St. Francis of Assisi Catholic Church and CE Homes have found middle ground after the church sought to construct a new building, which includes a steeple more than 80 feet tall in Henderson.
"We never opposed the church," said Josh Anderson, a manager with CE Homes who appealed the Henderson Planning Commission's initial decision to approve the building. "We wanted to have meaningful dialogue. I'm glad the way it all turned out."
That dialogue developed into a compromise between the church and the appellant, which then led the Henderson City Council to vote 5-0 to deny CE Homes initial appeal at the Aug. 7 meeting.
"I believe the process has worked," Henderson Mayor Andy Hafen said. "I know there are some people who are still not satisfied with the process. I think at the end of the day, we got the two sides together."
St. Francis of Assisi Catholic Church, 2300 Sunridge Heights Parkway, had applied for a conditional use permit in 2002 to build the parish hall - which was completed - a church building and a school.
At a June 14 meeting, the Henderson Planning Commission approved an amendment to the use permit to allow the church to construct the school, bell tower and administration building.
The church was required to go back before the Planning Commission to amend its original permit if any construction exceeded 35 feet, which the bell tower would.
CE Homes, which plans to develop near the site, appealed the commission's decision and urged the City Council to deny the permit.
CE Homes and neighbors in the area thought the project was too massive and wouldn't provide adequate parking.
The first public hearing, which was scheduled to take place at the July 17 council meeting, was postponed. In the interim, both parties were encouraged by the council to reach an agreement, which they did.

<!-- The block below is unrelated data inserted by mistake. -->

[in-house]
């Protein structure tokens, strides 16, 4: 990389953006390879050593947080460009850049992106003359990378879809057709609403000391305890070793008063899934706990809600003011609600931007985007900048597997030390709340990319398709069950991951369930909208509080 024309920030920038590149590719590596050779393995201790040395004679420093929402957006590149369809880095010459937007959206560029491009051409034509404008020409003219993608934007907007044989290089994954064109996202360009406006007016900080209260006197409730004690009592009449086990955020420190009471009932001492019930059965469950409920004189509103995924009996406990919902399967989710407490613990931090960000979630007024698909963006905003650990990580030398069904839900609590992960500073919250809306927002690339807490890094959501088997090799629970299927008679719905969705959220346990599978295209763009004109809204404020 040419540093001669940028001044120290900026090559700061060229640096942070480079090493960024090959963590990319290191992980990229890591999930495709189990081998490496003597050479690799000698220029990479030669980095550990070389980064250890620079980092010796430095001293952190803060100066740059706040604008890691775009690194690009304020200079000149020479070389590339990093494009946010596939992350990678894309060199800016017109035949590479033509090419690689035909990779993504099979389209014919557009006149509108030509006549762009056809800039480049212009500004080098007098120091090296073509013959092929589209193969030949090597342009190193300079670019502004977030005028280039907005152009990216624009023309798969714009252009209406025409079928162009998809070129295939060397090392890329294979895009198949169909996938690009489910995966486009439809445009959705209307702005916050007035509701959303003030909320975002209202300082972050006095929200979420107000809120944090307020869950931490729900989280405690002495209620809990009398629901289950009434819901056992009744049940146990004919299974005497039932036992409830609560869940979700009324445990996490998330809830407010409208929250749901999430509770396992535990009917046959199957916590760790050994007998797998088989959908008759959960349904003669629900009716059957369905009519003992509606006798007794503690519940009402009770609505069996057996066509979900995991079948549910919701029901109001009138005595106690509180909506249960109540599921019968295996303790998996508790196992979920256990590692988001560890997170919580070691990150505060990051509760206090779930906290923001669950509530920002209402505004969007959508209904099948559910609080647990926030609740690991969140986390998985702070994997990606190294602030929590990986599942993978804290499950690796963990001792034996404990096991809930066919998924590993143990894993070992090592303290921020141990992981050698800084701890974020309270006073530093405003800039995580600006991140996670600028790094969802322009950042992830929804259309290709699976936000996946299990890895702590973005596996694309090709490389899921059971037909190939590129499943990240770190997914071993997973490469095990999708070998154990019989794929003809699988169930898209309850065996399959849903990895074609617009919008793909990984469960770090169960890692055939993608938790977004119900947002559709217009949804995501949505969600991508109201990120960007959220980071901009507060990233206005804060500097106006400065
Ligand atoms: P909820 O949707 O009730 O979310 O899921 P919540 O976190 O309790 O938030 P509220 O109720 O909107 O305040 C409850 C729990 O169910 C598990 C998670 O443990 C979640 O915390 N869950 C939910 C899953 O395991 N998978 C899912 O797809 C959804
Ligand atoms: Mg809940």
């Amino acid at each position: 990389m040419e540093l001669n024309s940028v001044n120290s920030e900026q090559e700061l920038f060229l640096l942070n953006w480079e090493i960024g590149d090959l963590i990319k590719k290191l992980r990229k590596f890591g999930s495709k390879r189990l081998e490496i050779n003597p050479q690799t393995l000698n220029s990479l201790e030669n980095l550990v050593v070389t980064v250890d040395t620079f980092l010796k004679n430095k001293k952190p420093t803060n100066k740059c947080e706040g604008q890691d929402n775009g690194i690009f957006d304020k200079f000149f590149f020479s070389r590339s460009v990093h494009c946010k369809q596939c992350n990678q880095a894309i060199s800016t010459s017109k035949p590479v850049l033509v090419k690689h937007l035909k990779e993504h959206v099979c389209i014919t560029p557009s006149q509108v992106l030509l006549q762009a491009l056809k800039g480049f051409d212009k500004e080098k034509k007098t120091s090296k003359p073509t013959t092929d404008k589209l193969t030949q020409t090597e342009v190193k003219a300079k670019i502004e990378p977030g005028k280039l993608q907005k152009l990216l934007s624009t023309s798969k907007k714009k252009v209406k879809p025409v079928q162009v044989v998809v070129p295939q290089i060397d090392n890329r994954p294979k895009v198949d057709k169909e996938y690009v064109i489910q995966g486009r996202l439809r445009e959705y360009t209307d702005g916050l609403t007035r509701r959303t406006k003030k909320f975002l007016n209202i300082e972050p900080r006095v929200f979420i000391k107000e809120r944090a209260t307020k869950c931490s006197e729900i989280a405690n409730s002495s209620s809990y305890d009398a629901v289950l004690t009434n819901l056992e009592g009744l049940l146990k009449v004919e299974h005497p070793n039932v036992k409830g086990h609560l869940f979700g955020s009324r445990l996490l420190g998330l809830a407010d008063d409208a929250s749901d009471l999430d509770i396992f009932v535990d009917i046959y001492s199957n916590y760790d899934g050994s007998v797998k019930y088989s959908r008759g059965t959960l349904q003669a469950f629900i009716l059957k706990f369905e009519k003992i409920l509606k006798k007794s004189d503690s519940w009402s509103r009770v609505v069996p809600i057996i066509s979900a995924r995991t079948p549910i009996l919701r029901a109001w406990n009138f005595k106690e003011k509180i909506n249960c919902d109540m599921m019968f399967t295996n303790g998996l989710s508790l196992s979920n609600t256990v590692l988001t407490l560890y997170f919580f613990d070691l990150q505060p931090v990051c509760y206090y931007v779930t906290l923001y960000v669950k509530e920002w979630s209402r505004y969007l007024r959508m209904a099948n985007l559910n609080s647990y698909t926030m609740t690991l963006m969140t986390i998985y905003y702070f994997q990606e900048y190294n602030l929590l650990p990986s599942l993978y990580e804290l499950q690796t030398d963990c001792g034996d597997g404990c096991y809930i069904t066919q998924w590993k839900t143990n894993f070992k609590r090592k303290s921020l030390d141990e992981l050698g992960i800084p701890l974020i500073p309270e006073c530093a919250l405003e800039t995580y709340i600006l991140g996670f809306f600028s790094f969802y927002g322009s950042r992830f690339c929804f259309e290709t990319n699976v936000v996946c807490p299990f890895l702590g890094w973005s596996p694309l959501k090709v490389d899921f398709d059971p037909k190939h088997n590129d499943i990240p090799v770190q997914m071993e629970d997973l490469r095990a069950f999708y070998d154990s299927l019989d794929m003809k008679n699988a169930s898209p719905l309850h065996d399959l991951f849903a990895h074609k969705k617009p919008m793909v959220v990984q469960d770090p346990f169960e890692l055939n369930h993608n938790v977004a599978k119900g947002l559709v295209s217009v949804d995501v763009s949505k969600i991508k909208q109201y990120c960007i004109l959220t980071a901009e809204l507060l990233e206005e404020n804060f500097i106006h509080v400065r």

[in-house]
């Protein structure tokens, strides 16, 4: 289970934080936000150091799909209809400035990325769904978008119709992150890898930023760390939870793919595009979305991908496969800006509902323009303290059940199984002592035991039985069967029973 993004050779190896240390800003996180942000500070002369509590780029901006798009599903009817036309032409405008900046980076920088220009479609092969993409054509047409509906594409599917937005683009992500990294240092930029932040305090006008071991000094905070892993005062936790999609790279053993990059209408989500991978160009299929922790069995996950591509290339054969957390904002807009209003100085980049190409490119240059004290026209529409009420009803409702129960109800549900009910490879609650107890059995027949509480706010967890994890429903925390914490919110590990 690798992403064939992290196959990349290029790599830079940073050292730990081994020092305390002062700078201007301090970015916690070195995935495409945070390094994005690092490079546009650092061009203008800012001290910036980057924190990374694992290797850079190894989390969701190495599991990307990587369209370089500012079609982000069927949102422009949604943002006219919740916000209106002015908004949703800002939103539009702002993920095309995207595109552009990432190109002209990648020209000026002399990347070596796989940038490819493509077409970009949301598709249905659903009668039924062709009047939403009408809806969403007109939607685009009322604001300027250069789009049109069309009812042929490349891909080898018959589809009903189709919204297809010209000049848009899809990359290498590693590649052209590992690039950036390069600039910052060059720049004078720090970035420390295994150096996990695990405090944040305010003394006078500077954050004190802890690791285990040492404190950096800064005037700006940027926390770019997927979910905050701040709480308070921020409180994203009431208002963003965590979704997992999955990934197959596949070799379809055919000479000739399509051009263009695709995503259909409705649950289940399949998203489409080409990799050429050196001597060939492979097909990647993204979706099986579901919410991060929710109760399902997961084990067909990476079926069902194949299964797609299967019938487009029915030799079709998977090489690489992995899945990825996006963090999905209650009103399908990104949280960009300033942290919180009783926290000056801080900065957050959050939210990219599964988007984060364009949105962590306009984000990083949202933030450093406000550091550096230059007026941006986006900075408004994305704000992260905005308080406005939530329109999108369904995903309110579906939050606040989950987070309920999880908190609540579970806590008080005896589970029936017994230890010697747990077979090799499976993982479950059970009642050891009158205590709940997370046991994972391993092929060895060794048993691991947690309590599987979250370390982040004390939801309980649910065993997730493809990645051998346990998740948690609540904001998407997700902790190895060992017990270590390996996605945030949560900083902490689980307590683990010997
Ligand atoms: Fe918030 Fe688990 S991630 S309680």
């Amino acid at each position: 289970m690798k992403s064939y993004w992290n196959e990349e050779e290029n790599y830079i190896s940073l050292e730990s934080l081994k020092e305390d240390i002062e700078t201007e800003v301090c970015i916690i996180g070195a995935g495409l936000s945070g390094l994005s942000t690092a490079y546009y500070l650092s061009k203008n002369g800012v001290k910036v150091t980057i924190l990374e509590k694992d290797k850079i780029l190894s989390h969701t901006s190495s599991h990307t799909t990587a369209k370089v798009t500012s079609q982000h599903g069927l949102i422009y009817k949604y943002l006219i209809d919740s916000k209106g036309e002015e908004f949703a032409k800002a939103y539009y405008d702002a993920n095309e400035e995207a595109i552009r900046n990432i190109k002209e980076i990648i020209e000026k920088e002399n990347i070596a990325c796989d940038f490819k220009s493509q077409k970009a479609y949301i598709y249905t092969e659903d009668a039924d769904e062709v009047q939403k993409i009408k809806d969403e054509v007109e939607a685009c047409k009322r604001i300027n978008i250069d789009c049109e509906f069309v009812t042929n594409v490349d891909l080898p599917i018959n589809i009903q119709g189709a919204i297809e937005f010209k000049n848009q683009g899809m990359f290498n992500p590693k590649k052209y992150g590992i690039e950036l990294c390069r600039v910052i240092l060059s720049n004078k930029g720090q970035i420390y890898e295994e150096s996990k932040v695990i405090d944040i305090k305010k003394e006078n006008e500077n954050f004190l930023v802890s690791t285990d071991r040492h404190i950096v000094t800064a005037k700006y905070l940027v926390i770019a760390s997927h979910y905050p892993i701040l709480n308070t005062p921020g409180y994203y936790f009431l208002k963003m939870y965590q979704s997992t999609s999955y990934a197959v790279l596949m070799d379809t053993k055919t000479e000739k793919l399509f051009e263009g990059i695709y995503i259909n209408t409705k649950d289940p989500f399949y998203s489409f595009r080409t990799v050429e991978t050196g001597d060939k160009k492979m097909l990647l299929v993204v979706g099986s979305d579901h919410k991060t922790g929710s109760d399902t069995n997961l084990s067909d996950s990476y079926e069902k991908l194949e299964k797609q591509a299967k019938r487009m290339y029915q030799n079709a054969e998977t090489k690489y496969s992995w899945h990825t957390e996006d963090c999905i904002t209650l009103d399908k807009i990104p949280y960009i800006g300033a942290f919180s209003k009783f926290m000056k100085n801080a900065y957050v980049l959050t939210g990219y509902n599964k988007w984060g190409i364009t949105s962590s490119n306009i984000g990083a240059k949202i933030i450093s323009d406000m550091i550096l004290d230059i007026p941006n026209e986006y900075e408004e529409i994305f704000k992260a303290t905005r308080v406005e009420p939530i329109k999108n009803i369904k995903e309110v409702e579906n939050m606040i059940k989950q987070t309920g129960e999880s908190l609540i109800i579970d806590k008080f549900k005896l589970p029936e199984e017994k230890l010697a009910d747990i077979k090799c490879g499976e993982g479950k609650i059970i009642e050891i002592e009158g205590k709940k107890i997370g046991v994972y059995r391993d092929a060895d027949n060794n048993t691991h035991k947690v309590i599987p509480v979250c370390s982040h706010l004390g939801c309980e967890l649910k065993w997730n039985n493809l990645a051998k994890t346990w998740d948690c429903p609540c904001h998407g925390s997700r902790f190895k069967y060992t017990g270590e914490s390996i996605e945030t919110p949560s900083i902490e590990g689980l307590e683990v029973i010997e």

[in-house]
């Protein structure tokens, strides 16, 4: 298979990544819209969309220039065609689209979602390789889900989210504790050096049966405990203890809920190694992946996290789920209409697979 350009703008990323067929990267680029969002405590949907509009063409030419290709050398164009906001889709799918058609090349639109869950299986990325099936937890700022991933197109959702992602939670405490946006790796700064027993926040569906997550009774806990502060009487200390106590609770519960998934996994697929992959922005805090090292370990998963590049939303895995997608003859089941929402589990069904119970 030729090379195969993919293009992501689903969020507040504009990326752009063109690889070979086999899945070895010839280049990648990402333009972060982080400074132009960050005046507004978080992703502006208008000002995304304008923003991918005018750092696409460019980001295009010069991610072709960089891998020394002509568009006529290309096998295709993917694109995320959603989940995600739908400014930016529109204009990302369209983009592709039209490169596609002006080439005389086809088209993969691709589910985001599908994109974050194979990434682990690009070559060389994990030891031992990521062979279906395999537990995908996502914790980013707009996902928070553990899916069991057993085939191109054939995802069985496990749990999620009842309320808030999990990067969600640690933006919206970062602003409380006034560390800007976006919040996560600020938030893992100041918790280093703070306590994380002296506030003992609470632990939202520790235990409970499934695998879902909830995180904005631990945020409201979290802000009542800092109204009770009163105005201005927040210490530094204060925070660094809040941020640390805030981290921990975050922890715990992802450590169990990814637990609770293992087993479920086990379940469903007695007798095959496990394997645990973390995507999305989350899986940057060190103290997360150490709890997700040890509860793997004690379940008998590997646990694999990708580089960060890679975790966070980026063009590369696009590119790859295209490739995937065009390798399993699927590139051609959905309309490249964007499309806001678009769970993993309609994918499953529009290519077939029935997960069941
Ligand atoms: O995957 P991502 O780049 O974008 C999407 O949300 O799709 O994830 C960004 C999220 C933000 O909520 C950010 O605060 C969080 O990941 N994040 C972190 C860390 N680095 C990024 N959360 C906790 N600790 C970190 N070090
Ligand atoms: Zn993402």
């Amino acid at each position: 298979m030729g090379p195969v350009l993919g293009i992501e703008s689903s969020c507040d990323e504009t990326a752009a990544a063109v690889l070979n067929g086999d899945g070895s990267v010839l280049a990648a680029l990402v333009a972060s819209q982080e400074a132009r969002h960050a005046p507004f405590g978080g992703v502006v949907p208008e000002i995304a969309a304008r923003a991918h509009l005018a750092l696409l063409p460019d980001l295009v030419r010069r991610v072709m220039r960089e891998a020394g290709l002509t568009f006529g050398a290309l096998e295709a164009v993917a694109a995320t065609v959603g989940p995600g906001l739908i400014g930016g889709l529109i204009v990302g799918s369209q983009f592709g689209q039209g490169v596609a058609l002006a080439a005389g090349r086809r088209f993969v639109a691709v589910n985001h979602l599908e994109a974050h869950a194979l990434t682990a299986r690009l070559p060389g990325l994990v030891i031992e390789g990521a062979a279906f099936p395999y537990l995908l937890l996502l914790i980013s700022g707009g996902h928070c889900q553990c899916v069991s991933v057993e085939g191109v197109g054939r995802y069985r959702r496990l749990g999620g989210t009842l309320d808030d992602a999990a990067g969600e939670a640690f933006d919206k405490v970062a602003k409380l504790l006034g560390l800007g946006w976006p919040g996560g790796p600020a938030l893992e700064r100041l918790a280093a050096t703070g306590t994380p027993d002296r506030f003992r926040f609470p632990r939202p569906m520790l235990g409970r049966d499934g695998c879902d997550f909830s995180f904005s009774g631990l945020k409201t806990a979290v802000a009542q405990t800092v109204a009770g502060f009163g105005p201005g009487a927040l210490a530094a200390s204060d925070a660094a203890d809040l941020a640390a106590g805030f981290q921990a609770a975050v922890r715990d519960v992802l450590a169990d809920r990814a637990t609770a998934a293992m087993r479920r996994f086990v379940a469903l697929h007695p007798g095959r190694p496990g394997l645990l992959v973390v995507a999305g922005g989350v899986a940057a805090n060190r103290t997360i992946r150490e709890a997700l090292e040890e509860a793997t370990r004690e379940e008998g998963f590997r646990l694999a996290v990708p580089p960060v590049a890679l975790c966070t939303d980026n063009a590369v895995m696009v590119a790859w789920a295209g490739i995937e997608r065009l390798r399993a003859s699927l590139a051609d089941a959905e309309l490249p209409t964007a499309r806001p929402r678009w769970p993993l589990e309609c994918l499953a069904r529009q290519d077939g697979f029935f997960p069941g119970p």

The church's architects made revisions to the project such as reducing the height of the bell tower by 11 feet.
Hafen said he was glad the groups came to an agreement.
"Federal law is on the side of religious institutions," Hafen said.
Instead of the church digging in its heels, Hafen complimented its willingness to compromise and work with the appellant.
Even though the developers and the church reached an agreement, not everyone was pleased with the outcome or the process.
Gayle Brock, a Henderson resident who lives in the Canyon Edge subdivision next to the site, said she wasn't opposed to the church, just the process the Planning Commission went about to approve it. One aspect some residents were disappointed with was the notification process.
"Many have lost faith in the process," Brock said. "It has been a bad process, including a lack of due diligence by the Planning Commission."
Stephanie Garcia-Vause, the city's director of community development, said there are two ways to send out a notice of a meeting: A public hearing notice is posted on the site 10 days before a meeting and residents within a 500-foot area are mailed notices.
"We actually did 525 feet," Garcia-Vause said. "We try to go a little extra. We also try to be judicious when we send out notices. It cost money, so we try to be good stewards of our resources."
Brock fell in that range and said she was notified.
Brock and other residents who spoke at the meeting said even though 500 feet might be state regulation, because of the height of the building, she felt that the city should have contacted residents at a further distance.
Brock also thought it was a conflict of interest that the Planning Commissioner Sean Fellows voted on the decision at the June 14 meeting despite being a member of the parish. Fellows disclosed at the meeting that he attends the church, according to the agenda minutes.
Contact Henderson/Anthem View reporter Michael Lyle at email@example.com or 387-5201.